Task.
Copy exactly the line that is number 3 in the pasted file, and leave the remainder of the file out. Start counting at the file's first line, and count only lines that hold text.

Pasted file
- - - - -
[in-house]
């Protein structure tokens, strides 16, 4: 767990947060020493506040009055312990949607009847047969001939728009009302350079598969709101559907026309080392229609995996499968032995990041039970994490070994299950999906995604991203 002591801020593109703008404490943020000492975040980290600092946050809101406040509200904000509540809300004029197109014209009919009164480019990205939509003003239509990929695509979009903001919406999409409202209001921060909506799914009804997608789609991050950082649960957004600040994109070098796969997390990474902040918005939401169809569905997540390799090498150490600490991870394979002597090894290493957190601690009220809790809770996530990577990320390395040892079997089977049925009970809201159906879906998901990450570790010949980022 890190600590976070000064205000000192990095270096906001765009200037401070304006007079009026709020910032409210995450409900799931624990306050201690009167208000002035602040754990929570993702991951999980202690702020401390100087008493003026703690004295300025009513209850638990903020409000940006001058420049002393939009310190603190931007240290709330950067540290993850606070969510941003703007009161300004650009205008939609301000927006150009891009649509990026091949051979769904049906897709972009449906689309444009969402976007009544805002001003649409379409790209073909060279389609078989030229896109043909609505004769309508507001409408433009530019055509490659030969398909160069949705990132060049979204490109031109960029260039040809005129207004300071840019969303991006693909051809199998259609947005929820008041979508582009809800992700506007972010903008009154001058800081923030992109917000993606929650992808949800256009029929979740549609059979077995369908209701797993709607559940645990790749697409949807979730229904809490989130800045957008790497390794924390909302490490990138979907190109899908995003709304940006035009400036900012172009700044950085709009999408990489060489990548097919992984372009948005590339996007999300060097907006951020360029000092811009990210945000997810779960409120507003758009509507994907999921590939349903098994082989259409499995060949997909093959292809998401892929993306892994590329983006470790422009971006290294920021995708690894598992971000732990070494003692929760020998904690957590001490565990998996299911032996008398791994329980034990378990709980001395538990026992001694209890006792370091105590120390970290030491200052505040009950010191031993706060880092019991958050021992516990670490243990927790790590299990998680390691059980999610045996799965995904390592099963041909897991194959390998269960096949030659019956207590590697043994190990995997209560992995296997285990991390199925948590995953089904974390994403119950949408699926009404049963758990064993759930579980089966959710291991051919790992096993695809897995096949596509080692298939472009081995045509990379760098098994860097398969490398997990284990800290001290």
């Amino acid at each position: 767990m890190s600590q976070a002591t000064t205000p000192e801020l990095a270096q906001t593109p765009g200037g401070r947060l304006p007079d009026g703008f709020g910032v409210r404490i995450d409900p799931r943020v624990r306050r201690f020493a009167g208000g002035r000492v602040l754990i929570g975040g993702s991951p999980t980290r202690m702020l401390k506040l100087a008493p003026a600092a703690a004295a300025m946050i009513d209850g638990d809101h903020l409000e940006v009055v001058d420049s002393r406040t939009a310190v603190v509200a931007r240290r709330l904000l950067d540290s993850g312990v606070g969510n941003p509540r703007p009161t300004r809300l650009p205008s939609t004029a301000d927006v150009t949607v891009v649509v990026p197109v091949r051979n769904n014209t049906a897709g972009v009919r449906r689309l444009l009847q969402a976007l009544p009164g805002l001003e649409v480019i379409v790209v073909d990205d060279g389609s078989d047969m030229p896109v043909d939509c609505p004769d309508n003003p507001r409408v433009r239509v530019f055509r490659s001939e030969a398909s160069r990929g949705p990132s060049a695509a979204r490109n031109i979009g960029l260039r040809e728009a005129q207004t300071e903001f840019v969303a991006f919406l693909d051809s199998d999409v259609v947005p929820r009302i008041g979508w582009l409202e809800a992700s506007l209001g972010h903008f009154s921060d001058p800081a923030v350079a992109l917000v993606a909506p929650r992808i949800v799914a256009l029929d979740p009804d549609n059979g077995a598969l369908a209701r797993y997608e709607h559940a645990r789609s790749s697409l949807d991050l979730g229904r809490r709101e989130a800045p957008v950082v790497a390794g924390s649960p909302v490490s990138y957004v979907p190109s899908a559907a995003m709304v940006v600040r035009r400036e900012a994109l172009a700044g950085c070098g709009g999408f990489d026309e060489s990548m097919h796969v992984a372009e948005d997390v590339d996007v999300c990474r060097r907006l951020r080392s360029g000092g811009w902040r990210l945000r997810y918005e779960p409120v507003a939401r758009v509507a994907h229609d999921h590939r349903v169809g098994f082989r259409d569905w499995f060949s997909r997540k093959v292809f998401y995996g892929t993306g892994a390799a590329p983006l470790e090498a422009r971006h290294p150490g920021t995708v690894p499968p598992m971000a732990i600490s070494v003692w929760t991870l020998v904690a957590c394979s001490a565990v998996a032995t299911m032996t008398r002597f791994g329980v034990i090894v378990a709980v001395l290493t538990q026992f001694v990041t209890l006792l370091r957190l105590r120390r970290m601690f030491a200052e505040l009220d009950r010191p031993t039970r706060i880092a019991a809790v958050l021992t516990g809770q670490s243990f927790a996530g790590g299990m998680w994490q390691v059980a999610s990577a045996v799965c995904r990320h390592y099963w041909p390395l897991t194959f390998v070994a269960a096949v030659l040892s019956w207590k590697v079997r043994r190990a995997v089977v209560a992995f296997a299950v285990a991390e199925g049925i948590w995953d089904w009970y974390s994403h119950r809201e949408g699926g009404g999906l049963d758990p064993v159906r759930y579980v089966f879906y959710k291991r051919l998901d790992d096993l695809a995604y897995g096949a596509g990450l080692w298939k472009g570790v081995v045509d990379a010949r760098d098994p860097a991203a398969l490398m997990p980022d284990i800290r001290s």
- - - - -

């Amino acid at each position: 767990m890190s600590q976070a002591t000064t205000p000192e801020l990095a270096q906001t593109p765009g200037g401070r947060l304006p007079d009026g703008f709020g910032v409210r404490i995450d409900p799931r943020v624990r306050r201690f020493a009167g208000g002035r000492v602040l754990i929570g975040g993702s991951p999980t980290r202690m702020l401390k506040l100087a008493p003026a600092a703690a004295a300025m946050i009513d209850g638990d809101h903020l409000e940006v009055v001058d420049s002393r406040t939009a310190v603190v509200a931007r240290r709330l904000l950067d540290s993850g312990v606070g969510n941003p509540r703007p009161t300004r809300l650009p205008s939609t004029a301000d927006v150009t949607v891009v649509v990026p197109v091949r051979n769904n014209t049906a897709g972009v009919r449906r689309l444009l009847q969402a976007l009544p009164g805002l001003e649409v480019i379409v790209v073909d990205d060279g389609s078989d047969m030229p896109v043909d939509c609505p004769d309508n003003p507001r409408v433009r239509v530019f055509r490659s001939e030969a398909s160069r990929g949705p990132s060049a695509a979204r490109n031109i979009g960029l260039r040809e728009a005129q207004t300071e903001f840019v969303a991006f919406l693909d051809s199998d999409v259609v947005p929820r009302i008041g979508w582009l409202e809800a992700s506007l209001g972010h903008f009154s921060d001058p800081a923030v350079a992109l917000v993606a909506p929650r992808i949800v799914a256009l029929d979740p009804d549609n059979g077995a598969l369908a209701r797993y997608e709607h559940a645990r789609s790749s697409l949807d991050l979730g229904r809490r709101e989130a800045p957008v950082v790497a390794g924390s649960p909302v490490s990138y957004v979907p190109s899908a559907a995003m709304v940006v600040r035009r400036e900012a994109l172009a700044g950085c070098g709009g999408f990489d026309e060489s990548m097919h796969v992984a372009e948005d997390v590339d996007v999300c990474r060097r907006l951020r080392s360029g000092g811009w902040r990210l945000r997810y918005e779960p409120v507003a939401r758009v509507a994907h229609d999921h590939r349903v169809g098994f082989r259409d569905w499995f060949s997909r997540k093959v292809f998401y995996g892929t993306g892994a390799a590329p983006l470790e090498a422009r971006h290294p150490g920021t995708v690894p499968p598992m971000a732990i600490s070494v003692w929760t991870l020998v904690a957590c394979s001490a565990v998996a032995t299911m032996t008398r002597f791994g329980v034990i090894v378990a709980v001395l290493t538990q026992f001694v990041t209890l006792l370091r957190l105590r120390r970290m601690f030491a200052e505040l009220d009950r010191p031993t039970r706060i880092a019991a809790v958050l021992t516990g809770q670490s243990f927790a996530g790590g299990m998680w994490q390691v059980a999610s990577a045996v799965c995904r990320h390592y099963w041909p390395l897991t194959f390998v070994a269960a096949v030659l040892s019956w207590k590697v079997r043994r190990a995997v089977v209560a992995f296997a299950v285990a991390e199925g049925i948590w995953d089904w009970y974390s994403h119950r809201e949408g699926g009404g999906l049963d758990p064993v159906r759930y579980v089966f879906y959710k291991r051919l998901d790992d096993l695809a995604y897995g096949a596509g990450l080692w298939k472009g570790v081995v045509d990379a010949r760098d098994p860097a991203a398969l490398m997990p980022d284990i800290r001290s």